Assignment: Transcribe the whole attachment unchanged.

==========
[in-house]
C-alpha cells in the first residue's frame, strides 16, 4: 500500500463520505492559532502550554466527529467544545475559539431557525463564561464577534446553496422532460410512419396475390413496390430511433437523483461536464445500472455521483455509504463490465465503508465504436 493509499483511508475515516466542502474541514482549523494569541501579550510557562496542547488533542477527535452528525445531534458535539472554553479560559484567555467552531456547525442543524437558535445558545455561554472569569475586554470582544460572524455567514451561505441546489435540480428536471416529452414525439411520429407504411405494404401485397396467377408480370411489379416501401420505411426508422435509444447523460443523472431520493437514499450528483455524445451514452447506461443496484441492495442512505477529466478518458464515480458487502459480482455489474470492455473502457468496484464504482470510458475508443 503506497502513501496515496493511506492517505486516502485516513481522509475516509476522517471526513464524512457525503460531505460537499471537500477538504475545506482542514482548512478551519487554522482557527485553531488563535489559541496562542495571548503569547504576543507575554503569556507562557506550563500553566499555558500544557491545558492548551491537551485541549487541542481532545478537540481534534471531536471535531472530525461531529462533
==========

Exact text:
[in-house]
C-alpha cells in the first residue's frame, strides 16, 4: 500500500463520505492559532502550554466527529467544545475559539431557525463564561464577534446553496422532460410512419396475390413496390430511433437523483461536464445500472455521483455509504463490465465503508465504436 493509499483511508475515516466542502474541514482549523494569541501579550510557562496542547488533542477527535452528525445531534458535539472554553479560559484567555467552531456547525442543524437558535445558545455561554472569569475586554470582544460572524455567514451561505441546489435540480428536471416529452414525439411520429407504411405494404401485397396467377408480370411489379416501401420505411426508422435509444447523460443523472431520493437514499450528483455524445451514452447506461443496484441492495442512505477529466478518458464515480458487502459480482455489474470492455473502457468496484464504482470510458475508443 503506497502513501496515496493511506492517505486516502485516513481522509475516509476522517471526513464524512457525503460531505460537499471537500477538504475545506482542514482548512478551519487554522482557527485553531488563535489559541496562542495571548503569547504576543507575554503569556507562557506550563500553566499555558500544557491545558492548551491537551485541549487541542481532545478537540481534534471531536471535531472530525461531529462533